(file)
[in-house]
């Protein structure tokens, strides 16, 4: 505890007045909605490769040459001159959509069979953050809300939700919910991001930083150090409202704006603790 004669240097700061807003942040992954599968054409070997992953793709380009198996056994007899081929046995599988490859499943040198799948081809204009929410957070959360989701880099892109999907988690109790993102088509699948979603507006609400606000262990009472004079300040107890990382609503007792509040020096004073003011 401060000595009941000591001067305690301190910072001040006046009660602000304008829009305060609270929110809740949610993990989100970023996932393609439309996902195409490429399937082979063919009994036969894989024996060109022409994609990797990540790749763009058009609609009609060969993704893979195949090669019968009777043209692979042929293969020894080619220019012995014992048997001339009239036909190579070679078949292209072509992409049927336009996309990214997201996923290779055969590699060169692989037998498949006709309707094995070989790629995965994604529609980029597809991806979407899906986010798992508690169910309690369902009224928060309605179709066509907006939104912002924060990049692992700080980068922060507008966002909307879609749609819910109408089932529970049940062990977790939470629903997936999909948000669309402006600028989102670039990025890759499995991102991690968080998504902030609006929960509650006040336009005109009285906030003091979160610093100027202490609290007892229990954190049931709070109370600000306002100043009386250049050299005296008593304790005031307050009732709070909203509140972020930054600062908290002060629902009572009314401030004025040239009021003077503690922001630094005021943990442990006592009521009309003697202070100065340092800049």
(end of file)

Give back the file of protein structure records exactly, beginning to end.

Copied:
[in-house]
């Protein structure tokens, strides 16, 4: 505890007045909605490769040459001159959509069979953050809300939700919910991001930083150090409202704006603790 004669240097700061807003942040992954599968054409070997992953793709380009198996056994007899081929046995599988490859499943040198799948081809204009929410957070959360989701880099892109999907988690109790993102088509699948979603507006609400606000262990009472004079300040107890990382609503007792509040020096004073003011 401060000595009941000591001067305690301190910072001040006046009660602000304008829009305060609270929110809740949610993990989100970023996932393609439309996902195409490429399937082979063919009994036969894989024996060109022409994609990797990540790749763009058009609609009609060969993704893979195949090669019968009777043209692979042929293969020894080619220019012995014992048997001339009239036909190579070679078949292209072509992409049927336009996309990214997201996923290779055969590699060169692989037998498949006709309707094995070989790629995965994604529609980029597809991806979407899906986010798992508690169910309690369902009224928060309605179709066509907006939104912002924060990049692992700080980068922060507008966002909307879609749609819910109408089932529970049940062990977790939470629903997936999909948000669309402006600028989102670039990025890759499995991102991690968080998504902030609006929960509650006040336009005109009285906030003091979160610093100027202490609290007892229990954190049931709070109370600000306002100043009386250049050299005296008593304790005031307050009732709070909203509140972020930054600062908290002060629902009572009314401030004025040239009021003077503690922001630094005021943990442990006592009521009309003697202070100065340092800049």